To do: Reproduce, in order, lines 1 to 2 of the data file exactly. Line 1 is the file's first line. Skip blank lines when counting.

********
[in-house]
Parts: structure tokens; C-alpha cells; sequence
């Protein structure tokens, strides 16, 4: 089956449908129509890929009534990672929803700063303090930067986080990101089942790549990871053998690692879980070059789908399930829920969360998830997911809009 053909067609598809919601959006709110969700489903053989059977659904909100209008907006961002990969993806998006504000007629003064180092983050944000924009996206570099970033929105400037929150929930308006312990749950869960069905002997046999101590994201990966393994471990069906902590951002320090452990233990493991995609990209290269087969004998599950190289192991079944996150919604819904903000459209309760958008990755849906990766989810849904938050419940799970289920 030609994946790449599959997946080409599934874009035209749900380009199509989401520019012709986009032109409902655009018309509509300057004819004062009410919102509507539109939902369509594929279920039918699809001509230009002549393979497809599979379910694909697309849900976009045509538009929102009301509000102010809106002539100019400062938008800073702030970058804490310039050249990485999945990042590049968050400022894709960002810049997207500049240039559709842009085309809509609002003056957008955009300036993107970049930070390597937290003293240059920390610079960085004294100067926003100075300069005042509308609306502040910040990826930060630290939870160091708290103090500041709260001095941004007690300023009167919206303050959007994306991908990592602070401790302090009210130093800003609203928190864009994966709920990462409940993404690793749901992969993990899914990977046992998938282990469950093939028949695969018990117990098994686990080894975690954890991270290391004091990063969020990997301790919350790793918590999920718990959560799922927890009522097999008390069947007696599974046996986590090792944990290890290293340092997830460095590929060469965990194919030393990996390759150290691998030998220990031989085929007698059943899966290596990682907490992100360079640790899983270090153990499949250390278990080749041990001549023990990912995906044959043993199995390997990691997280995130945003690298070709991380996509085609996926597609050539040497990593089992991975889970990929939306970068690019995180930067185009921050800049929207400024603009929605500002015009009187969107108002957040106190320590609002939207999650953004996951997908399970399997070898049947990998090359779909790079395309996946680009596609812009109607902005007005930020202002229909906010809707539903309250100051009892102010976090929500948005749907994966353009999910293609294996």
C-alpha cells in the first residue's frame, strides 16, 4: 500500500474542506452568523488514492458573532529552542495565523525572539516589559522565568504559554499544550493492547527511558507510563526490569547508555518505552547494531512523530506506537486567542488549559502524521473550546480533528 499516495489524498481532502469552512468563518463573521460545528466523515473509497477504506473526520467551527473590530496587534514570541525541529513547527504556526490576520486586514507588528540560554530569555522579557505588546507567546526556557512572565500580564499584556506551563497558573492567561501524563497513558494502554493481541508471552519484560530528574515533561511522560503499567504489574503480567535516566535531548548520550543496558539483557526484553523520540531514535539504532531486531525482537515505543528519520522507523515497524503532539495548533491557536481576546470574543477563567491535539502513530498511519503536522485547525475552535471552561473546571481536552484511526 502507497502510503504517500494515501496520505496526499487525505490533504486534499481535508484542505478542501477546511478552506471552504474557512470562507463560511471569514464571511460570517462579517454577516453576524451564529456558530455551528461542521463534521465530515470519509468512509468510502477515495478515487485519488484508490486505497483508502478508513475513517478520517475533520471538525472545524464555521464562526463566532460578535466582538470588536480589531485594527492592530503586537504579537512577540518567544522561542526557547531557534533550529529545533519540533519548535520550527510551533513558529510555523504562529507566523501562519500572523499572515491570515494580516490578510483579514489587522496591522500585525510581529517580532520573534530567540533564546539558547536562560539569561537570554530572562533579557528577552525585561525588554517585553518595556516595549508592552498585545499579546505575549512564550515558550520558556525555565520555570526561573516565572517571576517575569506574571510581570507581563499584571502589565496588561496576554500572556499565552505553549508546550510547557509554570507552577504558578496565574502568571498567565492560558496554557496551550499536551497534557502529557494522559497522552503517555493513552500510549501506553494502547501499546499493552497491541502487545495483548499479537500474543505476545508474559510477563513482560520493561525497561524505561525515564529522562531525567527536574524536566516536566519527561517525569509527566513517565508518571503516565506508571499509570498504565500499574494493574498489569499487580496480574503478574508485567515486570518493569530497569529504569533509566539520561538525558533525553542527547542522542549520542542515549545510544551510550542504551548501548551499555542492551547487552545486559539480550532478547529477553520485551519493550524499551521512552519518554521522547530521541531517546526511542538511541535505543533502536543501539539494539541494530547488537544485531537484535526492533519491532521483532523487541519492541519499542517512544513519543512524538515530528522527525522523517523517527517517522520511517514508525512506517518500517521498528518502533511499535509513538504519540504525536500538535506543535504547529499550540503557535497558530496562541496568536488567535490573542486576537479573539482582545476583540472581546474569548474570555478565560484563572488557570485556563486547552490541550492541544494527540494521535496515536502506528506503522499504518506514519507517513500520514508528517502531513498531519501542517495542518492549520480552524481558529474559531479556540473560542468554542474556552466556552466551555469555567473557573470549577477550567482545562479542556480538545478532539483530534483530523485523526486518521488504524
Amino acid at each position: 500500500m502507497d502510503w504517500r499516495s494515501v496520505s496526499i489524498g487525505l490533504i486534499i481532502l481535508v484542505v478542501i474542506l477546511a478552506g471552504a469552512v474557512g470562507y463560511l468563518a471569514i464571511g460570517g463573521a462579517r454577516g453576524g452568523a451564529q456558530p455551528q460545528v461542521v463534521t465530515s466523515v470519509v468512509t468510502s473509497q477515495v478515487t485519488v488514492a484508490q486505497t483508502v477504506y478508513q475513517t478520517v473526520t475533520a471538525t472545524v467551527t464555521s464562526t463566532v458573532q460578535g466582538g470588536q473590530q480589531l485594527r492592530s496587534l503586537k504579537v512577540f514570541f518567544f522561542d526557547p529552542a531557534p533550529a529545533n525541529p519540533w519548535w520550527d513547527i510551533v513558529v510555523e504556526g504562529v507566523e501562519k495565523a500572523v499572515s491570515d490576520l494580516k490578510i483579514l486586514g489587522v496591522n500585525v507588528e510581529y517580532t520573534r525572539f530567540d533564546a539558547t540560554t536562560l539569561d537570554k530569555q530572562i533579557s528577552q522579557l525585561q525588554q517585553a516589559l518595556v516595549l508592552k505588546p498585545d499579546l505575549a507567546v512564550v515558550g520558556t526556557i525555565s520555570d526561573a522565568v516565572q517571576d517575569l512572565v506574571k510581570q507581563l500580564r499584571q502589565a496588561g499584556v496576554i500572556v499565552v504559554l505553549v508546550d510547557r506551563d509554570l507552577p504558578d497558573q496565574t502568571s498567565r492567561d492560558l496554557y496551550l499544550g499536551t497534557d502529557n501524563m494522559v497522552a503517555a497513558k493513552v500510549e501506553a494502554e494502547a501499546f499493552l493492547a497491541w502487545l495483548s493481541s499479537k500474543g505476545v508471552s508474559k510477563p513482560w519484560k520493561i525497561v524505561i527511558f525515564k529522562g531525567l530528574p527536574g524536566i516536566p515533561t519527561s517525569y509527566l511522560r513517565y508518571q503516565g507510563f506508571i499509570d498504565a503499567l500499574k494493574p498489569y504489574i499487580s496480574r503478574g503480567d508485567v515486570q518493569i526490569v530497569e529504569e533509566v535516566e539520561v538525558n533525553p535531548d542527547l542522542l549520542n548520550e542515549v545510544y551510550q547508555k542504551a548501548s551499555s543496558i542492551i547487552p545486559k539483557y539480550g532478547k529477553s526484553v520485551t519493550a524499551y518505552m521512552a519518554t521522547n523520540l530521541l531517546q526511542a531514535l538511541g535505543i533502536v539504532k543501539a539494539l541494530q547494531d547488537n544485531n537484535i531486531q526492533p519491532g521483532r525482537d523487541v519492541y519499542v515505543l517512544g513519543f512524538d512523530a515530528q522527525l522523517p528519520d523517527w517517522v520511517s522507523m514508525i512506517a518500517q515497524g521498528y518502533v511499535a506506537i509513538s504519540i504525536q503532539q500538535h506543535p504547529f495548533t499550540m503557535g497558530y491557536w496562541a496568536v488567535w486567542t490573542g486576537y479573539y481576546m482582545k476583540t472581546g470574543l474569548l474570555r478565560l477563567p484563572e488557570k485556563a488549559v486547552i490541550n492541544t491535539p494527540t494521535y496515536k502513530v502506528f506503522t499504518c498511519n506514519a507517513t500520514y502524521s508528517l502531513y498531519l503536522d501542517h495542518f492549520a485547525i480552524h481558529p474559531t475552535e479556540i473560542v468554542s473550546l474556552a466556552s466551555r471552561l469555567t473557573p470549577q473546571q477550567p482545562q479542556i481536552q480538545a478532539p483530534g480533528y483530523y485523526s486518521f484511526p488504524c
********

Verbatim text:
[in-house]
Parts: structure tokens; C-alpha cells; sequence